You may think at first I'm as mad as a hatter
When I tell you, a cat must have THREE DIFFERENT NAMES. . .

When you notice a cat in profound meditation,
The reason, I tell you, is always the same:
His mind is engaged in a rapt contemplation
Of the thought, of the thought, of the thought of his name:
His ineffable effable
Effanineffable
Deep and inscrutable singular Name.
Well, the same is definitely true of raccoons. Their names are both important and not always easy to come by.

But I'd like to introduce you to this little guy whose name is Stripes. It is a name quite right for him. When he first came to us, he seemed a little worn out, but with food and a bit of care, he is doing quite well, though his tail is a fright!


Even our cat, Bernice, to be exact and named, incidentally, after my great aunt, Bernice Johnson, who pronounced her name burn-iss with a good hiss sound, likes Stripes in her own catty way.

Inscrutably,

BRD

Monday, June 22, 2009

Beowulf and the Card Catalog

Dear Edgar Allan Poe,

I wanted to talk with you about the bust of Pallas. You and your Ravenian protagonist were men of books. He had, once upon a midnight dreary, while he pondered, weak and weary over many a quaint and curious volume of forgotten lore, vainly sought to borrow from his books surcease of sorrow -- sorrow for the lost Lenore who, unfortunately, remains currently nameless.

But, sore as we all may be for our friend's sorrow, I just want to talk about the bust, the one of Pallas above the chamber door. I am trying to track down a factoid about busts and books. Now you, Poe, said, in the voice of our sad friend,

Open here I flung the shutter, when, with many a flirt and flutter,
In there stepped a stately Raven of the saintly days of yore;
Not the least obeisance made he; not a minute stopped or stayed he;
But, with mien of lord or lady, perched above my chamber door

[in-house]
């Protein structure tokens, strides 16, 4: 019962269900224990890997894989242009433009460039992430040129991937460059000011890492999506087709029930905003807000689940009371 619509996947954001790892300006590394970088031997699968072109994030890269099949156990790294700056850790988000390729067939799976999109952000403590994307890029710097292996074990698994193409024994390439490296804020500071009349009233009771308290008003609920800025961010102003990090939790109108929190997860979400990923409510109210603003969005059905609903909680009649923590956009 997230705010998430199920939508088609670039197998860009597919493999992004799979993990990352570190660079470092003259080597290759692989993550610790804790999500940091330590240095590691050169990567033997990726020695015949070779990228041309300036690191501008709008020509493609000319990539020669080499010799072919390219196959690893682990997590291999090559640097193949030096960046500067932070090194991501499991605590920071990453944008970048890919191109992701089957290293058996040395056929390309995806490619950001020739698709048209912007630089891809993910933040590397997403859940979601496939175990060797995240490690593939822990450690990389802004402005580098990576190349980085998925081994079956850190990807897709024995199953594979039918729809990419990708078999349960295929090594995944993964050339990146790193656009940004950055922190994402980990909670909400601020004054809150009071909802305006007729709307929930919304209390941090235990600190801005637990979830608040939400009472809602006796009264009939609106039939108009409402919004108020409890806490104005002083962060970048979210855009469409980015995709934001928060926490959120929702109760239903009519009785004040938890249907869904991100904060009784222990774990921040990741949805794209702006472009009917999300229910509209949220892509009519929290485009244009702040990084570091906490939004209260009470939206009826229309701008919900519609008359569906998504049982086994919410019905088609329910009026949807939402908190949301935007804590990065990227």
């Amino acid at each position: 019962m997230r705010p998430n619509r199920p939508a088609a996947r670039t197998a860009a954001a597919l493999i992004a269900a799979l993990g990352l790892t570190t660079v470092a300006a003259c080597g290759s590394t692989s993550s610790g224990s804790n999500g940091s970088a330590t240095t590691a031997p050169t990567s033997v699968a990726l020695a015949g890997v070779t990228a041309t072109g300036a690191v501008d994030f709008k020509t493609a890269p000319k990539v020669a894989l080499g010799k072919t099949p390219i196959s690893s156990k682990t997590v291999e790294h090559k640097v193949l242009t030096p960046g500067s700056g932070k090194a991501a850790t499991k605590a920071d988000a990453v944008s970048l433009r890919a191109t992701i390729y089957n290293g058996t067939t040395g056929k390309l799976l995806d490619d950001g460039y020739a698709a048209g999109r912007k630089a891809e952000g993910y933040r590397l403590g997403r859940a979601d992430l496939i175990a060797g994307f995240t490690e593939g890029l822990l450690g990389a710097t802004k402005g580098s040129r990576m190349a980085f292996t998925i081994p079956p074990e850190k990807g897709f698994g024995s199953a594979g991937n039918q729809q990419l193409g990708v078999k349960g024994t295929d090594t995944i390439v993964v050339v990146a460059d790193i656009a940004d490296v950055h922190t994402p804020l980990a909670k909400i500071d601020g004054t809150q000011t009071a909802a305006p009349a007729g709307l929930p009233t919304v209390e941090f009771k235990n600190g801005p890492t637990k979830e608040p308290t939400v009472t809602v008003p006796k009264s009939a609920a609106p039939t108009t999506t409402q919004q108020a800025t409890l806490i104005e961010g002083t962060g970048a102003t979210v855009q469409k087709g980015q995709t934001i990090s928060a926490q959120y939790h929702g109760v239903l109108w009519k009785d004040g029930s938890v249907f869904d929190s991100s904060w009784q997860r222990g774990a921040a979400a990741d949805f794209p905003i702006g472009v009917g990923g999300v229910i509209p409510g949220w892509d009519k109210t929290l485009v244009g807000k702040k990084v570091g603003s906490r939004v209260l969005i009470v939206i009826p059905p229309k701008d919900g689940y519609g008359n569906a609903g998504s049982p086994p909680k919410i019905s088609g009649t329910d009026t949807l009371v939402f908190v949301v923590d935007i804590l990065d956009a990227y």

--Perched upon a bust of Pallas just above my chamber door--
Perched, and sat, and nothing more.

Then this ebony bird beguiling my sad fancy into smiling,
By the grave and stern decorum of the countenance it wore,
"Though thy crest be shorn and shaven, thou," I said, "art sure no
craven,
Ghastly grim and ancient Raven wandering from the Nightly shore--
Tell me what thy lordly name is on the Night's Plutonian shore!"
Quoth the Raven, "Nevermore.

Now the fact of the matter is that I am not studying your work right now, but it was playing in my head as I have been studying (and a long overdue study it is) the work of that great author Anonymous and the much ado-ed Beowulf. In the course of this study I stumbled upon J.R.R. Tolkien, for heavens sake, and not in Hobbiton for once. He, apparently was renowned for his knowledge of Beowulf. Well it certainly makes sense, when you think of all the gum stretching names he uses throughout his fantasies. Eomer, Hama, Helmings, are found in both pieces of literature, and even Beorn from the Ring trilogy is reminicent of the hero Beowulf himself. I think though, that it is the tone of the books that call to mind the sounds and poetry of Beowulf. But I digress.

I have tried, formerly, to wade my way through the Haethains, Hrethels, and Herebealds of Old English, and only concluded that the language was a Grendl whose lair was one I could not enter. It felt too much like hand to hand combat. So I have been surprised that now I am a fan, not of Beowulf as Nordic Superhero, but of Beowulf as Aged Contemplative.

Perhaps the only thing I knew of the Beowulf story was:

  1. It was one of the first pieces of true English literature.

  2. Beowulf fights and kills the monster Grendl (which, some say, is the template for the orcs of Tolkieniana)

  3. Grendl had a lair.
Come to find out, there is much more of poetry to this than epic and it contains fascinating contemplations about the values of life and the pain of episodes in life that are beyond our control.